Vincent Schilling, Indian Country Today, Feb 4, 2015
Too often the battles fought by our American Indian warriors in history involve the acts of valor committed by men. However, these same types of acts performed by the women warriors of the past hold no less merit.
For this reason, we have put together a list of Native women warriors who stood their ground.
Pine Leaf (Woman Chief)
Though Pine Leaf was known as a Crow Warrior, she was born into the Gros Ventre Nation. She was captured by the Crow Nation at about age 10, so grew up Crow. Known as a fierce warrior who garnered prestige in battle, she eventually gained position on the council of chiefs as a war leader and hunter. She was later named “Woman Chief,” and like many of her fellow male chiefs, also took several wives—though many references cite as many as four wives—exact numbers aren’t verified. Regardless, those marriages have made her an icon in the two-spirit community.
A skilled warrior of the Chiricahua Apache, Lozen was the sister of Victorio a prominent Chief. Of his sister and her exploits in battle Victorio has said: “Lozen is my right hand… strong as a man, braver than most, and cunning in strategy. Lozen is a shield to her people.”
Fighting against the horrible conditions of the San Carlos Reservation in Arizona, Lozen fought alongside her brother while evading capture by the military. Lozen, regarded by the warrior Kaywaykla as extraordinary, he said: “She could ride, shoot, and fight like a man; and I think she had more ability in planning military strategy than Victorio did.” She fought in countless battles for decades including alongside Geronimo in the last campaign of the Apache Wars.”
Buffalo Calf Road Woman
During the 1876 Battle of the Rosebud in Montana, Buffalo Calf Road valiantly rode into battle alongside her husband Black Coyote. As American troops under the leadership of General Crook (with Crow and Shoshone allies) fought the Cheyenne and Lakota Sioux, Buffalo Calf Road charged into the center of the battle to save her brother Chief Comes in Sight, whose horse had been shot out from under him. Her act was considered to be one of the greatest acts of valor during that battle. Her people named the battle, “The Battle Where the Girl Saved Her Brother.”
Moving Robe (Tashenamani)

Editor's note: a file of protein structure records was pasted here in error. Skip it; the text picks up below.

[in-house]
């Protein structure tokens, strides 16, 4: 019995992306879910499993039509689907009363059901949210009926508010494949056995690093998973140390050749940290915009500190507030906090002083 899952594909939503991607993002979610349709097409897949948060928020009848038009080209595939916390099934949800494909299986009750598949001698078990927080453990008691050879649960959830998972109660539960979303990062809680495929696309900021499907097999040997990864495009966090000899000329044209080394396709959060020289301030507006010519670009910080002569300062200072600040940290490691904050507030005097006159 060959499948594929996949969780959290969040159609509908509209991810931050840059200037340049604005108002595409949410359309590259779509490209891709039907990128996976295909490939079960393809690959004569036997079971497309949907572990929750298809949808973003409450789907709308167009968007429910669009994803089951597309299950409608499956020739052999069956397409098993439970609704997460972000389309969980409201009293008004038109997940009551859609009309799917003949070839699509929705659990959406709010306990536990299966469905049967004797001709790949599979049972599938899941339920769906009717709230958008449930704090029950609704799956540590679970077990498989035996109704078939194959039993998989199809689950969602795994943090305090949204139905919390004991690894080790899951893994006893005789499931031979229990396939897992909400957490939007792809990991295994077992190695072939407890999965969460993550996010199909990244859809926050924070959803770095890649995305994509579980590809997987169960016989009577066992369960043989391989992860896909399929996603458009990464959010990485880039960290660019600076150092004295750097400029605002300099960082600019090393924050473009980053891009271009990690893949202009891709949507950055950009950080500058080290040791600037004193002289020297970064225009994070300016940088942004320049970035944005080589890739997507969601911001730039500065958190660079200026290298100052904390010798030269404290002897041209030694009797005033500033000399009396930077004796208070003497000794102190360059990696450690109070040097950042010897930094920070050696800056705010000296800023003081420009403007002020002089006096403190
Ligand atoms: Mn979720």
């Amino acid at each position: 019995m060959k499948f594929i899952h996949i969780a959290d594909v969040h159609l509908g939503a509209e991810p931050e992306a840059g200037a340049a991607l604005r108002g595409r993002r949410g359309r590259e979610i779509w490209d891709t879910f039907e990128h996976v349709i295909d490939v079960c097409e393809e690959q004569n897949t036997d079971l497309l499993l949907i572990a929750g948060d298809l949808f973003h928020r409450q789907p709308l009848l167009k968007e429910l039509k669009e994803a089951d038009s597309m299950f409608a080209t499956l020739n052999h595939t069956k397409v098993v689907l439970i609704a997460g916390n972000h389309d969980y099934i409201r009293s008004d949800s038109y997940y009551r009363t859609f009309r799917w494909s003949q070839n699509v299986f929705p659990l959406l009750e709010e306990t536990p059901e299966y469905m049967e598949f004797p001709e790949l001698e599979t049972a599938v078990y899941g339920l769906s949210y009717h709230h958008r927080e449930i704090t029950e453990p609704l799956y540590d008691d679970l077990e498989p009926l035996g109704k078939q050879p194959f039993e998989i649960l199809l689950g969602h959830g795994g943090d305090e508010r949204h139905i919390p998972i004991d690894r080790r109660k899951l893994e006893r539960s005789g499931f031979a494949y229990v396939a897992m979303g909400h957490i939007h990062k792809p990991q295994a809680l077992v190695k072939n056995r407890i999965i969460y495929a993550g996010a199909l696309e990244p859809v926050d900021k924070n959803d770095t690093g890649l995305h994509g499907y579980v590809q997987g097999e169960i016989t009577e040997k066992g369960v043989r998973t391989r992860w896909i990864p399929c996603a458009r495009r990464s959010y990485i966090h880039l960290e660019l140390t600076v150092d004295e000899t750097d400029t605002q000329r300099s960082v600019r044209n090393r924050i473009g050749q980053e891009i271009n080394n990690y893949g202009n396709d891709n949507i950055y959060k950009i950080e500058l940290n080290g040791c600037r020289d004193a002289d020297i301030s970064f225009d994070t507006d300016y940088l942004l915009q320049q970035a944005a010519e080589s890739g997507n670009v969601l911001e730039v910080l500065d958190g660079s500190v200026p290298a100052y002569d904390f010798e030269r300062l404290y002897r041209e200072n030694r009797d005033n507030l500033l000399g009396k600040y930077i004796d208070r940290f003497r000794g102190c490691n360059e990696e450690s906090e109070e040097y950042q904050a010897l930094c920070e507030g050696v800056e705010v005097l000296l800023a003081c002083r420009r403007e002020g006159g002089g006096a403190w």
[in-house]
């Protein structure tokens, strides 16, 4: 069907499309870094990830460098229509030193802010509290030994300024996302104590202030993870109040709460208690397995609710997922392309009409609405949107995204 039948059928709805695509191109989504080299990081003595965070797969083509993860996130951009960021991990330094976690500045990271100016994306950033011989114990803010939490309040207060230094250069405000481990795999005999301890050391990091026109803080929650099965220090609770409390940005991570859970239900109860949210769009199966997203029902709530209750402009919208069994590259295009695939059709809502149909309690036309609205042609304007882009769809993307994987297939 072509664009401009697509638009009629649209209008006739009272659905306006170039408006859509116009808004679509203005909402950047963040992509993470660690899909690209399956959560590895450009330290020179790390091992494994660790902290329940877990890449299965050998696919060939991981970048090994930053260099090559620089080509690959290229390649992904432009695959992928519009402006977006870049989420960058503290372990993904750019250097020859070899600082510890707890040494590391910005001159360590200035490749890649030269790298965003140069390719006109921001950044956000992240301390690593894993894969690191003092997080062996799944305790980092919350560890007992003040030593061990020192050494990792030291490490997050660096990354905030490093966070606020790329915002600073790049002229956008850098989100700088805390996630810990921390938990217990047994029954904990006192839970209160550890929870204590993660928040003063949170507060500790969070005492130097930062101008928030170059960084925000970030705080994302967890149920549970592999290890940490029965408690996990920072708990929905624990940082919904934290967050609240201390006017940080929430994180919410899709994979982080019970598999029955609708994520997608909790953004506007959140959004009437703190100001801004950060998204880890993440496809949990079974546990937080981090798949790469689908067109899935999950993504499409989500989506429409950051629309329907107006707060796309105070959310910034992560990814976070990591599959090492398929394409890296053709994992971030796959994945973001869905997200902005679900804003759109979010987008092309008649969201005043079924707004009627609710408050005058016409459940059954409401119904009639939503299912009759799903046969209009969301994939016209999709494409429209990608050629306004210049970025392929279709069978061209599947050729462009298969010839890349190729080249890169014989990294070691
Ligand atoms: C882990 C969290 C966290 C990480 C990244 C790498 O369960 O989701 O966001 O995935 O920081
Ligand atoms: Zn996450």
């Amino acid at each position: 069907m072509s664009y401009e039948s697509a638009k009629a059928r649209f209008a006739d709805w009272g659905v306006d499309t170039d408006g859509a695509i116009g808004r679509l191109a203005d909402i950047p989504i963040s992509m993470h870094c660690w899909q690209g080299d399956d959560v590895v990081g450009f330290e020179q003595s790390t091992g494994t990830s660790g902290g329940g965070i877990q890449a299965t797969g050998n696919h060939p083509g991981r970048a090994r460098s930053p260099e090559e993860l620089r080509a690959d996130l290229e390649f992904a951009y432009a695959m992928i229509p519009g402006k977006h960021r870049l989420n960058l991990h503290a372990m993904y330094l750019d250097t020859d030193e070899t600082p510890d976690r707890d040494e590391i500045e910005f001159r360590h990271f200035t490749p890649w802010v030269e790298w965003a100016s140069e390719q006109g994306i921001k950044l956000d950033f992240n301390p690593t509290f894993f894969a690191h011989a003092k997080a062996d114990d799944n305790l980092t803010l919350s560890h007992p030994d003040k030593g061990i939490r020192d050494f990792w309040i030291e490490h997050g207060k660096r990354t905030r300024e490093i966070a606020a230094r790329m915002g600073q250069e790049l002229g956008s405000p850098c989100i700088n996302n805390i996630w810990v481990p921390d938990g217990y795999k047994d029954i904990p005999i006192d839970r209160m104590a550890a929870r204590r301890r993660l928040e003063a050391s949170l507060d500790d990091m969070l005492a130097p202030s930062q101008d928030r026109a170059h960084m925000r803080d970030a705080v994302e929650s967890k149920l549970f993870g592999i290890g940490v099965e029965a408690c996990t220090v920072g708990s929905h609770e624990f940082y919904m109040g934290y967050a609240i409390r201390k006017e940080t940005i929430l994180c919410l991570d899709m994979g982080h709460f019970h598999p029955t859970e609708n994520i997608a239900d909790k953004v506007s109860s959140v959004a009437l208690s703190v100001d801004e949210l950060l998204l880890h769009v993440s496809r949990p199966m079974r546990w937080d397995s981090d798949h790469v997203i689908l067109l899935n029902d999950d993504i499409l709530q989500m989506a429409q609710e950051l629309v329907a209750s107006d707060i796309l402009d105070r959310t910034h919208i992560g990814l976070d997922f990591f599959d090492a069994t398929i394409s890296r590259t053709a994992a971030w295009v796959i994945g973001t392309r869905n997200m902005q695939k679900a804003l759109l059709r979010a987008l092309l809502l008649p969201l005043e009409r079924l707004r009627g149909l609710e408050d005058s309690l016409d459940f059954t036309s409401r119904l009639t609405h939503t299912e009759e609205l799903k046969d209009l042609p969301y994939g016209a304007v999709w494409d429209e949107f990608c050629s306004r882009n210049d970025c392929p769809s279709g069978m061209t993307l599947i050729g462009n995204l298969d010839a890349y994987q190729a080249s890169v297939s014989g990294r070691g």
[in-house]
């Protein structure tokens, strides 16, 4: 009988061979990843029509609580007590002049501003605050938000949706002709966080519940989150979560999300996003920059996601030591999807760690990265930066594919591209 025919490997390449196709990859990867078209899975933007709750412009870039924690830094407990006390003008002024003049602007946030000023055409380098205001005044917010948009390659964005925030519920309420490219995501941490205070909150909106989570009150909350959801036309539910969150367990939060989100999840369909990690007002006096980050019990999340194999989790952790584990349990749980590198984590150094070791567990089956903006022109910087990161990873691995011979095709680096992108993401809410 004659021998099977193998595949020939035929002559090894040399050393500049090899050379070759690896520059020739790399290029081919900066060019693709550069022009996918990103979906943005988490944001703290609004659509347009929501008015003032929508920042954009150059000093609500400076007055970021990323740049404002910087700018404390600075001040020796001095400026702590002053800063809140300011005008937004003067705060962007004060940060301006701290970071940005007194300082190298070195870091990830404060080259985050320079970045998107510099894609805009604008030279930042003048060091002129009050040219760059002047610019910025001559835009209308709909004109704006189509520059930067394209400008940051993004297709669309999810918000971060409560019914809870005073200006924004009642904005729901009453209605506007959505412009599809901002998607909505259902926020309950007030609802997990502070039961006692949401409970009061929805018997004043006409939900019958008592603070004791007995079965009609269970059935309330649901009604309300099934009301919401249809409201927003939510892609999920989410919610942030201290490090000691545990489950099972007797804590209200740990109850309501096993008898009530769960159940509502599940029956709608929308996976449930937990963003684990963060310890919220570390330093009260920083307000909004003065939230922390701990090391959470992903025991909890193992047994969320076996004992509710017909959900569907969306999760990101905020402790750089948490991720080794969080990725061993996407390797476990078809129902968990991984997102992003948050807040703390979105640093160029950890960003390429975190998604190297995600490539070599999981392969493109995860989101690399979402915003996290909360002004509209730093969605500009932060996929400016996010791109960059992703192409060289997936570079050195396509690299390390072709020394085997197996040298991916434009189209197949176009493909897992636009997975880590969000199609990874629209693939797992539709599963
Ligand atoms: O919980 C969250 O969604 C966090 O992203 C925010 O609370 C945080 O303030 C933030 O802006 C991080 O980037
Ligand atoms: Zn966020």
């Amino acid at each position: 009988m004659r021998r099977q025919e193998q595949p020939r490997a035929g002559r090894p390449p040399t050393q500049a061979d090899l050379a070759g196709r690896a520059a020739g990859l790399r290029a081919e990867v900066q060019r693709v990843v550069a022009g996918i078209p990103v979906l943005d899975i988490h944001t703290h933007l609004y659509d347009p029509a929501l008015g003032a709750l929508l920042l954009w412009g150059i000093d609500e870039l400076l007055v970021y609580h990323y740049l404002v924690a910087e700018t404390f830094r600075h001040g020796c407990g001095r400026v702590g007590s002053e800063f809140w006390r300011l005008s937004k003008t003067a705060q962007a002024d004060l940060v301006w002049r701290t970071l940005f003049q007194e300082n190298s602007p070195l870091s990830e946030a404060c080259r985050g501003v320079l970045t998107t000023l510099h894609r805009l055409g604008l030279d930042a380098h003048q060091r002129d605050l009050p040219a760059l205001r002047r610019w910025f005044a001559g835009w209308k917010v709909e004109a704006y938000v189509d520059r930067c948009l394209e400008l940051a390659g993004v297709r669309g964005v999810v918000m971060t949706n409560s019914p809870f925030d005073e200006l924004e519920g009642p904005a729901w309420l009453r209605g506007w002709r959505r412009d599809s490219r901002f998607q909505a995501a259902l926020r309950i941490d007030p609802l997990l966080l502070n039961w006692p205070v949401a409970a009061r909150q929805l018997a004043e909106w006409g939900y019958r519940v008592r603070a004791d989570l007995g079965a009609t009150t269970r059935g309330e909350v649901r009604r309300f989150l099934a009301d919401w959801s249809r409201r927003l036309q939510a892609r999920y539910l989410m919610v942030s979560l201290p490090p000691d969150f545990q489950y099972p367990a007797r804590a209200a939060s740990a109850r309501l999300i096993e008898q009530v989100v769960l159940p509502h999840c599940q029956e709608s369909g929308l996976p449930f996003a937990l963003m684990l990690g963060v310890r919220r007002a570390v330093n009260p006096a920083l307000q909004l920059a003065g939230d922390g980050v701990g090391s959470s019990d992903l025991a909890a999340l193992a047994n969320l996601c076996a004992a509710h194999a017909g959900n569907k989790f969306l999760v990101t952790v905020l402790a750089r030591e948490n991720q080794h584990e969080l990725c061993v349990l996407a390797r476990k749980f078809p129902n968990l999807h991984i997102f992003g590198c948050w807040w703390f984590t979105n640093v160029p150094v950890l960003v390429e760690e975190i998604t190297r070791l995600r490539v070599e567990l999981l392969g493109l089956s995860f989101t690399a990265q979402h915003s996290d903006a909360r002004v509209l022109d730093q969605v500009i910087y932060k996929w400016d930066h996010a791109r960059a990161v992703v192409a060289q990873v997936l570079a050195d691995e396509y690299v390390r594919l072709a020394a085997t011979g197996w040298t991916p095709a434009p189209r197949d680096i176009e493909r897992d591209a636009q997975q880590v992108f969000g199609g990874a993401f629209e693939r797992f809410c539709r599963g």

During the Battle of the Greasy Grass in Montana where Lt. Col. George Armstrong Custer was defeated, one of the foremost warriors leading a counterattack against U.S. Calvary troops was Native woman warrior Moving Robe (Tashenamani), Sioux. Her actions were so formidable, they were recorded in history through the documented words of Lakota warrior Rain in the Face:
“Holding her brother’s war staff over her head, and leaning forward upon her charger, she looked as pretty as a bird. Always when there is a woman in the charge, it causes the warriors to vie with one another in displaying their valor.”
During the 1858 Battle of Spokane Plains in present-day Washington State, Yakama leader Kamiakin was nearly killed when an artillery shell blew a branch off a tree knocking him off his horse. Kamiakin’s wife Colestah, who was well-known as a medicine woman and warrior, fought valiantly at her husband’s side armed only with a stone war club. Though she was armed with just the club, she was able to rescue her husband, and later nursed him back to health.
Running Eagle (Brown Weasel Woman)
Though some accounts vary on Brown Weasel Woman, who was named Running Eagle due to her prowess in battle, this woman warrior has several stories of bravery, including avenging her husband’s death after he was killed by Crow warriors. To avenge him she became a Blackfeet warrior. According to legend, the Sun Spirit said it would grant her great power in war, yet she was not to have sexual relations with another man. She then became a respected leader, and led many successful raids, but because she was intimate with a member of her war party in Flathead territory, she lost her war power and her life. Read more about her in Plains Indian History and Culture: Essays on Continuity and Change by John Canfield Ewers.